five-year survival rates. The statement also called for a number of fundamental reforms at
the NCI and ACS, to align them with a preventative approach.
Out of this initiative was born the Cancer Prevention Coalition (CPC),
which is proposing a comprehensive strategy of outreach, education andadvocacy to
establish prevention as the nation's top cancer policy. The longer-term objective
of CPC is to win the war against cancer by reducing modern epidemic cancer rates to
their pre-1940 levels. CPC's Board, of which Epstein is the Chairman, includes
the past Executive Director of Citizen Action, Ira Arhook, the US's largest consumer
and environmental organisation with 3 million members in 33 states, two
cancer-environment organisations and some cancer specialists.
Epstein and the CPC are blunt in their criticism of government bodies,
such as the US Department of Agricultureand the Environmental Protection Agency, for failing
to protect the consumer against harmful foods and chemicals. And they accuse
the NCI and the American Cancer Society of ignoring the scope for preventing the
disease, while misleading the public with claims that they can find cures if they
are given more money. Epstein's book (with David Steinman) "The Breast Cancer Prevention
Program", a second edition of which was published by Macmillan in October
1998. Its very title is a challenge to the NCI, which says that the prevention
of breast cancer is not possible. In March 1998 Epstein set out his critique of the US cancer
establishment in Congressional testimony, as a result of which he was asked
back to help plan hearings by another Committee on reform of the National Cancer
Institute, whose policies, according to Epstein, have "in no small measure been a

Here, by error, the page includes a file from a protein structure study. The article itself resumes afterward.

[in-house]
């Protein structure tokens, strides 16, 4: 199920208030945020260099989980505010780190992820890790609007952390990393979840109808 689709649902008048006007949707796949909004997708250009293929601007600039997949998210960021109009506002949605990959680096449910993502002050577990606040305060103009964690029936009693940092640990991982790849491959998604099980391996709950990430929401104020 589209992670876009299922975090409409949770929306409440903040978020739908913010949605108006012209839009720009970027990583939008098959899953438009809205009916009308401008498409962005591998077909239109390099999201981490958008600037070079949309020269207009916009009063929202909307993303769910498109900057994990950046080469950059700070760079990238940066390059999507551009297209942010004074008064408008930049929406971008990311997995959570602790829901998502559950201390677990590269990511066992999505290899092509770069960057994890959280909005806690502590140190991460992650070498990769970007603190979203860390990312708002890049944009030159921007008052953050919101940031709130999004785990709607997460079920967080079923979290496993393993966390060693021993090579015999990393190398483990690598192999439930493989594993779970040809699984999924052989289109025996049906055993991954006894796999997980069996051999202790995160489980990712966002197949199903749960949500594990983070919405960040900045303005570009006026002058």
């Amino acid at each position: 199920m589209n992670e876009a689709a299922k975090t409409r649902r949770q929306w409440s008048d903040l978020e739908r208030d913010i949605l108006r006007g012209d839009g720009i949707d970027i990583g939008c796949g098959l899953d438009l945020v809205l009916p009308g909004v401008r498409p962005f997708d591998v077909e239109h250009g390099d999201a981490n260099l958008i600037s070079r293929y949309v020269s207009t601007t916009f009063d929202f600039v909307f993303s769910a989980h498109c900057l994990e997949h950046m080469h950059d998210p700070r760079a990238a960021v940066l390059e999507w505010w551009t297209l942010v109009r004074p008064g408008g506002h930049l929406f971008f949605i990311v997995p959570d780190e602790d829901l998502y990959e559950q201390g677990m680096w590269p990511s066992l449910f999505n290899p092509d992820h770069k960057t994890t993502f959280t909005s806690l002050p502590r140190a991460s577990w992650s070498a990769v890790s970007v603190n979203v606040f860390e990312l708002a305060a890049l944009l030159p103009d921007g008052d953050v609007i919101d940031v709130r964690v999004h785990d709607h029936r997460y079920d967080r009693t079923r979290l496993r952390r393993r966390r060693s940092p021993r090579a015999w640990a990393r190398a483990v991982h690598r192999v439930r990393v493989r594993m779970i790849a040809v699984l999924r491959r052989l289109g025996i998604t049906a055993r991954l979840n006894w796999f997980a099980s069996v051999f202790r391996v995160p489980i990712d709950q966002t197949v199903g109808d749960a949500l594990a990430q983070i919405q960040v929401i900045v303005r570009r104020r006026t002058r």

critical factor in escalating cancer rates over recent decades".
CPC has developed a variety of educational and advocacy programmes to operate
at both local and national levels. These include: (i) Consumer labelling/Right
to Know; (ii) Citizen Petitions; and (iii) National Policy. Other programmes are being
developed and will deal with avoidable causes of childhood, ovarian and breast cancers.
The "Right to Know" programme is based partly on a book, "The Safe Shoppers'
Bible", co-authored by Epstein, which evaluates some 3,500 consumer products
- food, cosmetics and toiletries and household products - for undisclosed
carcinogenic ingredients and contaminants. The Programme includes meetings
and the distribution of "Cancer Alerts" on common consumer products containing
carcinogens, such as hot dogs and cosmetic talcum powder. In September 1995,
the Cancer Prevention Coalition got wide media publicity when it announced, jointly
with Ralph Nader, a "Dirty Dozen" list of US consumer products containing
carcinogenic or other toxic ingredients by research and providing scientific information to government